by Terry Plotkin
San Juan River.
I am going to relay the events of the journey down the San Juan River that 13 others and I took in canoes and rubber kayaks in July. This is the truth the way I remember it. I will not embellish any fact. No need to, as this was a wild ride.
We put our 8 Kayaks and 2 canoes in near Bluff, Utah. We began our 8-day journey covering 83 miles down the ancient silty waters. Bluff is a desert town in the middle of nowhere. We went further away from civilization from there. The first day was scheduled to be an easy one, as we only planned to go 7 miles. We made two stops for short hikes to ancient Indian art and ruins. We are in Navajo territory, but these sites predate that tribe and were left by the Anasazi, who occupied the land for thousands of years before the white man arrived. There is artwork of people with thin waists, broad shoulders, and wild hats. Nearby, there are dwellings built into the rock, square rooms and circular religious centers. The dwellings were built in such a way that the hot sun did not bear down on the structures. The circular rooms had serpent carvings in the wall. The serpent is an ancient symbol of kundalini, which is the evolutionary energy in humans, and is found in many places of antiquity including Egypt and India. I was surprised to see it here. The world they faced must have been quite different from the one we were looking at because in their time there was no dam to keep the water flowing at a relatively steady pace. The river would have been less silty, the water fresher, more likely to flood and dry out, the trout abundant, and the land more fertile then the sparse patches of green that we saw. I could have stayed there for hours but the group wanted to move on. We camped on the sand. Tamara and I had a good-sized tent and a blow up mattress for basic creature comforts. That night we ate stir-fries, as the vegetables had not yet spoiled in the heat. We had a relaxing, great day.
Day 2 was much different. We had to go 14 miles to stay on track after the easy first day. We also encountered our first serious rapid. We spent perhaps an hour scouting out the best path before venturing down. Everyone navigated the rapids fine, although the canoes took on some water and had to be bailed. The sun produced temperatures in the upper 90s and the heat was bearing down on us, a dry heat that made the skin shrivel. Only frequent dunks in the river provided relief. We arrived at our sandy camp in the early evening with giant rock walls hundreds of yards high enclosing us, but there was enough room at this spot to spread out a little. Drained from the day, Tamara and I set up our tent and tried to repair her rubber kayak, which was leaking air and required blowing up every hour. We were looking forward to a good night’s rest when the wind started to pick up and thunder rumbled in the distance. No one expected rain in this season, but I counted the seconds between the thunder and the lightning and it was getting closer. It had gone from 16 seconds apart to 8. I worked quickly to secure our site, pounding the stakes down and placing rocks along the edges of the tent. The wind picked up and the tent looked like a helium balloon waiting for the opportunity to be released and float away. Then the wind got stronger and the thunder louder. Tamara came to help as we desperately tried to secure the tent. No sooner did we get one side secured when the wind, now blowing seriously hard, would dislodge the other. Then the tent was air-borne, its only tether to the Earth was our grip. The wind now whipped the sand into action and it blew sideways across our bodies. The tent could not be anchored, nor could shelter be taken. I dove on the tent to keep it from flying away like a kite, as the rain began to fall. The wind was like nothing I had ever seen, and for a brief moment I was airborne. Tamara fell upon the tent and we spread eagled to hold it down. A few yards away I heard Dave scream as he ran to the beach, but I dared not get up lest we lose all our stuff.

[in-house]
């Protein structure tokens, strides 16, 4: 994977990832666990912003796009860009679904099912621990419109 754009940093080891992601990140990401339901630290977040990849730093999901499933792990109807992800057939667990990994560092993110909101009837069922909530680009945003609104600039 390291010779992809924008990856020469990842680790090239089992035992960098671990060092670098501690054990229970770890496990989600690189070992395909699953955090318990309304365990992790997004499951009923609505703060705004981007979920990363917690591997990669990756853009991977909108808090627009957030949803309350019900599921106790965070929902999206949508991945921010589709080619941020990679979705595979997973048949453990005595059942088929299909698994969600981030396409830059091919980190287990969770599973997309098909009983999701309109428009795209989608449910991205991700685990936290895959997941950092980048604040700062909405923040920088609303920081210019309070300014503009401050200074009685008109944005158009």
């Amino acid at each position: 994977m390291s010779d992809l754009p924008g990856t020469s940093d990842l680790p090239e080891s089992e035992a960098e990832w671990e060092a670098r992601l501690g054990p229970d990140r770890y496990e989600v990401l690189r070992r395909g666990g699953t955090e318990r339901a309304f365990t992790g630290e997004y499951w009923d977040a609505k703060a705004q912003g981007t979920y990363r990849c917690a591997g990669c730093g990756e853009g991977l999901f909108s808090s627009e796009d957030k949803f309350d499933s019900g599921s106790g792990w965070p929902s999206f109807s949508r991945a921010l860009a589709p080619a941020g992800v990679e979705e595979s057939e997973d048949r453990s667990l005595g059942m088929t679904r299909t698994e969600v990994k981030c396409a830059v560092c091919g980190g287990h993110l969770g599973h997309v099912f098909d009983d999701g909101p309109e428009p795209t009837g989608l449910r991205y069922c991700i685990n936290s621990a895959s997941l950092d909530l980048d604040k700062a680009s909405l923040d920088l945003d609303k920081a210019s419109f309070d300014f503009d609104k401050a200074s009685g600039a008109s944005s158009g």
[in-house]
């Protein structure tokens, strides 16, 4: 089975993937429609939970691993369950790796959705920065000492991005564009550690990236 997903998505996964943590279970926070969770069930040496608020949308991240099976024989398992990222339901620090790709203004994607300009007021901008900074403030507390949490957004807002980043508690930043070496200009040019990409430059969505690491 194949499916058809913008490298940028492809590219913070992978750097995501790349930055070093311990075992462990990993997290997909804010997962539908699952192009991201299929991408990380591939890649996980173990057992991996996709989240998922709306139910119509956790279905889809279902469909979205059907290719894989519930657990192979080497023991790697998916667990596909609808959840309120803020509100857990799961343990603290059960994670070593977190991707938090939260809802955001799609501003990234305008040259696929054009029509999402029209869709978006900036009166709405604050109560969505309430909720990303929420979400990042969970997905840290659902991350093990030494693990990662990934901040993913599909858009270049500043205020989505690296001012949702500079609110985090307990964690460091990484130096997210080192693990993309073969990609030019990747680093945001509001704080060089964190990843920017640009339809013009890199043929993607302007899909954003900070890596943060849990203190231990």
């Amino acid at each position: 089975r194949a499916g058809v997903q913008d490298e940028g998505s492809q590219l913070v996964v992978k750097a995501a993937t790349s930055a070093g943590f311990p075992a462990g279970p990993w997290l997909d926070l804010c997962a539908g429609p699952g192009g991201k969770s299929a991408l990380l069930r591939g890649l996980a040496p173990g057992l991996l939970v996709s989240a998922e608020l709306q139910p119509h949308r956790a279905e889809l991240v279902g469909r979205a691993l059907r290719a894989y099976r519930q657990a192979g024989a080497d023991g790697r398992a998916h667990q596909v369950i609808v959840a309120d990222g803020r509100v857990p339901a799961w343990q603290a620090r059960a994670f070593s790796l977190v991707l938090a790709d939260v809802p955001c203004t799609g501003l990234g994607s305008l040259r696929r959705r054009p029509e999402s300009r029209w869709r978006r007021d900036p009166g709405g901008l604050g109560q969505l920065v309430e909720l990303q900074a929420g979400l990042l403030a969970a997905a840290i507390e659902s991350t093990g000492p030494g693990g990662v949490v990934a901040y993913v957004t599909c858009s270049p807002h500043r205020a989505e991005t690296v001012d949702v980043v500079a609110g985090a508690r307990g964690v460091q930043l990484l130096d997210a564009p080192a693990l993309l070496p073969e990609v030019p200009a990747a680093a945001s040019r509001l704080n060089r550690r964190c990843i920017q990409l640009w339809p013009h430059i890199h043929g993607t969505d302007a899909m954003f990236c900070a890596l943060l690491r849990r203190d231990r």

Thunder! Lightning! AHHHH! All happened in a fraction of a second. Sand pelted us from the side and rain from above, while the powerful wind seemed to come from everywhere. Rolling thunder and bright lightning. I have a thought, a realization, that this might be it. I just didn’t know if we would make it. I felt strangely calm about that fact.
I was worried about a teenager whose face I had not seen since the storm began. We laid prone to the Earth for a half an hour until the storm passed and people emerged from the ground where they waited out the storm. Some had gone to the beach, and lay upon the rubber rafts to keep them from blowinging away. Dave, who had let out the yell, had run into the water to retrieve some of our stuff that had blown off the boats and headed downstream. We lost nothing and no one got hurt. Our tent pole was damaged, our tent was soaked, our skin bruised from the sand, and the winds, which had calmed some, still came hard, billowing the too large tent that would make sleeping difficult.
Tamara lost it for a while, and I didn’t blame her. I kept it together for the most part, except when I pounded my fist into the ground and demand that the Creator damn this situation. I am not sure the Creator heard me or cared about my feelings, and Tamara pulled it together after a few minutes. It was a good thing she did, as the coming days would call upon our reserves of resiliency.
Part 2 – 4 to come out soon. Don’t miss it.